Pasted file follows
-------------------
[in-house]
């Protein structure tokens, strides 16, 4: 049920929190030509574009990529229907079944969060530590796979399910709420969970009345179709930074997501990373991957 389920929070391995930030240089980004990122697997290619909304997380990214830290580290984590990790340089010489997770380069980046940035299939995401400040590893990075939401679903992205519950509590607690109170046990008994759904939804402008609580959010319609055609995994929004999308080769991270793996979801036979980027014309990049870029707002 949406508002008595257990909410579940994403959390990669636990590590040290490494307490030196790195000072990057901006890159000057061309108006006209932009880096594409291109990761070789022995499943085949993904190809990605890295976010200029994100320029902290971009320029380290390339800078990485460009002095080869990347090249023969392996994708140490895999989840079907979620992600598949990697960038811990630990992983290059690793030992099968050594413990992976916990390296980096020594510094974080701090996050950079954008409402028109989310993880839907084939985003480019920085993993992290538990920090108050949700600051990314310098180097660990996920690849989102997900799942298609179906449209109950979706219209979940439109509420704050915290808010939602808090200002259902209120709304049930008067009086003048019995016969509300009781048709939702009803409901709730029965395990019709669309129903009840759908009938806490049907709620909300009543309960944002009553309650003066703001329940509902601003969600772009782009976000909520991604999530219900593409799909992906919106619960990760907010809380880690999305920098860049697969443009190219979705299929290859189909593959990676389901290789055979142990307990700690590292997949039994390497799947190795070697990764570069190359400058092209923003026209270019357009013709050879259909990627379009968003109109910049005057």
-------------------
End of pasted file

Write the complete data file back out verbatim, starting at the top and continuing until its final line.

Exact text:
[in-house]
């Protein structure tokens, strides 16, 4: 049920929190030509574009990529229907079944969060530590796979399910709420969970009345179709930074997501990373991957 389920929070391995930030240089980004990122697997290619909304997380990214830290580290984590990790340089010489997770380069980046940035299939995401400040590893990075939401679903992205519950509590607690109170046990008994759904939804402008609580959010319609055609995994929004999308080769991270793996979801036979980027014309990049870029707002 949406508002008595257990909410579940994403959390990669636990590590040290490494307490030196790195000072990057901006890159000057061309108006006209932009880096594409291109990761070789022995499943085949993904190809990605890295976010200029994100320029902290971009320029380290390339800078990485460009002095080869990347090249023969392996994708140490895999989840079907979620992600598949990697960038811990630990992983290059690793030992099968050594413990992976916990390296980096020594510094974080701090996050950079954008409402028109989310993880839907084939985003480019920085993993992290538990920090108050949700600051990314310098180097660990996920690849989102997900799942298609179906449209109950979706219209979940439109509420704050915290808010939602808090200002259902209120709304049930008067009086003048019995016969509300009781048709939702009803409901709730029965395990019709669309129903009840759908009938806490049907709620909300009543309960944002009553309650003066703001329940509902601003969600772009782009976000909520991604999530219900593409799909992906919106619960990760907010809380880690999305920098860049697969443009190219979705299929290859189909593959990676389901290789055979142990307990700690590292997949039994390497799947190795070697990764570069190359400058092209923003026209270019357009013709050879259909990627379009968003109109910049005057």